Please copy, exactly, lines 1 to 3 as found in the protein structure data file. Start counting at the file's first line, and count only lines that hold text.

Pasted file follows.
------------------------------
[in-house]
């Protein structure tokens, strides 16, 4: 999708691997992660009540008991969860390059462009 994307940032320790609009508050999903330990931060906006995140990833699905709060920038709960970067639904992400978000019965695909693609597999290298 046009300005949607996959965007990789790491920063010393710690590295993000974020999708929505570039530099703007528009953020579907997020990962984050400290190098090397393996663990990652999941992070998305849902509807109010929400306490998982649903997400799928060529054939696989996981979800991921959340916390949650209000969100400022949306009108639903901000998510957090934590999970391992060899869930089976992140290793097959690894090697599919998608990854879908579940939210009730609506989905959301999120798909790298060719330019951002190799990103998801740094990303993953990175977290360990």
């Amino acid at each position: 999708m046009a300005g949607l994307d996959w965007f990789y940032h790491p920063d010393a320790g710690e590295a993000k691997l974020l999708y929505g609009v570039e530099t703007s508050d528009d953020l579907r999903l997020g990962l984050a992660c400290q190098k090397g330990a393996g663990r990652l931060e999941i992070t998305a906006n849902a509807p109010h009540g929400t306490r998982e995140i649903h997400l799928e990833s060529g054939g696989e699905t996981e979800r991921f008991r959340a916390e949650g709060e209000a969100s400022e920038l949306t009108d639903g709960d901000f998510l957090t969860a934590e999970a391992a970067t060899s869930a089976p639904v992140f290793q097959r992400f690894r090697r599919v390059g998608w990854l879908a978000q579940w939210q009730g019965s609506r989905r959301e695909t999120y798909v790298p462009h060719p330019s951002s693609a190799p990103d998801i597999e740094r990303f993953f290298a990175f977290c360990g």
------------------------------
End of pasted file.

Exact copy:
[in-house]
């Protein structure tokens, strides 16, 4: 999708691997992660009540008991969860390059462009 994307940032320790609009508050999903330990931060906006995140990833699905709060920038709960970067639904992400978000019965695909693609597999290298 046009300005949607996959965007990789790491920063010393710690590295993000974020999708929505570039530099703007528009953020579907997020990962984050400290190098090397393996663990990652999941992070998305849902509807109010929400306490998982649903997400799928060529054939696989996981979800991921959340916390949650209000969100400022949306009108639903901000998510957090934590999970391992060899869930089976992140290793097959690894090697599919998608990854879908579940939210009730609506989905959301999120798909790298060719330019951002190799990103998801740094990303993953990175977290360990």
């Amino acid at each position: 999708m046009a300005g949607l994307d996959w965007f990789y940032h790491p920063d010393a320790g710690e590295a993000k691997l974020l999708y929505g609009v570039e530099t703007s508050d528009d953020l579907r999903l997020g990962l984050a992660c400290q190098k090397g330990a393996g663990r990652l931060e999941i992070t998305a906006n849902a509807p109010h009540g929400t306490r998982e995140i649903h997400l799928e990833s060529g054939g696989e699905t996981e979800r991921f008991r959340a916390e949650g709060e209000a969100s400022e920038l949306t009108d639903g709960d901000f998510l957090t969860a934590e999970a391992a970067t060899s869930a089976p639904v992140f290793q097959r992400f690894r090697r599919v390059g998608w990854l879908a978000q579940w939210q009730g019965s609506r989905r959301e695909t999120y798909v790298p462009h060719p330019s951002s693609a190799p990103d998801i597999e740094r990303f993953f290298a990175f977290c360990g």